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All visual cues should help your reader interpret your data.
Extra visual decoration will hurt your audience's ability to interpret the message of the visualization. This extra decoration is called "chart junk."
Salvaging the Pig
Example of how to minimize chart junk while emphasizing the information.
Exploratory vs. Explanatory: Is there a specific message you want to convey?
Interactive, dynamic, or static: Would you like the audience to manipulate or play with the information?
Think about medium: How will the audience receive/interact with the information?
Audience: Who are they and what do you want them to take away from your visualization?
Overview vs. Details: Do you want a big picture of your data or do you want to drill down into important details?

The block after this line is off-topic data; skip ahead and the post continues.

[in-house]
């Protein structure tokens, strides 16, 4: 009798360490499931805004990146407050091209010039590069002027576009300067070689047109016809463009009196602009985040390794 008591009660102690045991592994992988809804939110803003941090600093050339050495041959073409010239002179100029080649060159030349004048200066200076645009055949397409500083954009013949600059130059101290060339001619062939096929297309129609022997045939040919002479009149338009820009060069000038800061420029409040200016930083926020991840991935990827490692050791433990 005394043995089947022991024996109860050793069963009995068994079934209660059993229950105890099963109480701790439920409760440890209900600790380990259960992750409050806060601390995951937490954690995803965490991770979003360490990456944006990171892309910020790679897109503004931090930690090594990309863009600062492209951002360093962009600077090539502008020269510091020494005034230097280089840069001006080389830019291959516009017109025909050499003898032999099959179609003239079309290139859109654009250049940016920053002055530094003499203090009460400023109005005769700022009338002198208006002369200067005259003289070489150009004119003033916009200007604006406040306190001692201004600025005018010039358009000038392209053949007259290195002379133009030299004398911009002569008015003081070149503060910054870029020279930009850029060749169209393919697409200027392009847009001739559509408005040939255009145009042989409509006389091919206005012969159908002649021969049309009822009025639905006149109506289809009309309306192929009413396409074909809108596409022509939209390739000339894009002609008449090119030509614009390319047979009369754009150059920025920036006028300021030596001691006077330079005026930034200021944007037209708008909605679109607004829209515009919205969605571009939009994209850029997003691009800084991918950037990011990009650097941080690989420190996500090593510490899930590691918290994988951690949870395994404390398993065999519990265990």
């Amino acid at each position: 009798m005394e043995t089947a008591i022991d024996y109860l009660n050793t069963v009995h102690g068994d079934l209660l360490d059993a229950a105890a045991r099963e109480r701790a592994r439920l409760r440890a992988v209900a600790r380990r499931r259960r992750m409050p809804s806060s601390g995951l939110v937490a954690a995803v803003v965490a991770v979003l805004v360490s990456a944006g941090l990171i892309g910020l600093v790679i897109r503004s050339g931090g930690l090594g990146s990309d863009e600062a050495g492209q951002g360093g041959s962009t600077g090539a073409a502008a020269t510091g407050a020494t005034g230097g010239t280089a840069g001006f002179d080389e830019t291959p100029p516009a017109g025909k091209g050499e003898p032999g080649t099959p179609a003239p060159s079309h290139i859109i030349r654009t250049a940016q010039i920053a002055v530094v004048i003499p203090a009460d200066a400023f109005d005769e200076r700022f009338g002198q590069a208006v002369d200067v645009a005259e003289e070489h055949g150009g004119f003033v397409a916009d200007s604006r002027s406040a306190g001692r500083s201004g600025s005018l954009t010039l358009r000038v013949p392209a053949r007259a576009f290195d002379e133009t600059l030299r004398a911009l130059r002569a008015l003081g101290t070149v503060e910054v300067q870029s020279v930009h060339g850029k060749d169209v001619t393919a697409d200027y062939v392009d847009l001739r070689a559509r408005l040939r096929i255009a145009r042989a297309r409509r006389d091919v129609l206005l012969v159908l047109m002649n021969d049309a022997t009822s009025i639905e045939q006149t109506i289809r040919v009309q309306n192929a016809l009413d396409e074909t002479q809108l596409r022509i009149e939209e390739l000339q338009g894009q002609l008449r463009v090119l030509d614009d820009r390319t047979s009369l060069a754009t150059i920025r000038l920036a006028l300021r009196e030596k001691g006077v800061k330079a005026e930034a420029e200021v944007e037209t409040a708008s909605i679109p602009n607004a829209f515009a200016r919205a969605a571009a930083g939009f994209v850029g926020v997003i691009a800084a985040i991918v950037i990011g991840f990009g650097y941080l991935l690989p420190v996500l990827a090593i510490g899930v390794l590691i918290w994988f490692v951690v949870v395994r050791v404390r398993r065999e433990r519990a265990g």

- Label axes and keys to make the visualization easier to understand
- Sources should always be included and easily findable
- However, remove any annotations or extra information that do not add to the reader's understanding!
Characteristics to Consider
- Show the data --> this may seem obvious but make sure that your data is front and center in your display and that any additions you make to your visualization do not cover up the purpose of showing the data
- Avoid misleading what the data represents
- Present quantitatively as much as you can in the space you have
- Make large data sets coherent; you do not necessarily need to include ever single data point but can rather be representative of a large data set
- Encourage the eye to compare different pieces of data
- When appropriate, reveal the data at several levels of detail, from a broad overview to the fine structure
- Serve a reasonably clear purpose: description, exploration, tabulation or decoration
From Edward Tufte's The Visual Display of Quantitative Information
Books about Data Visualization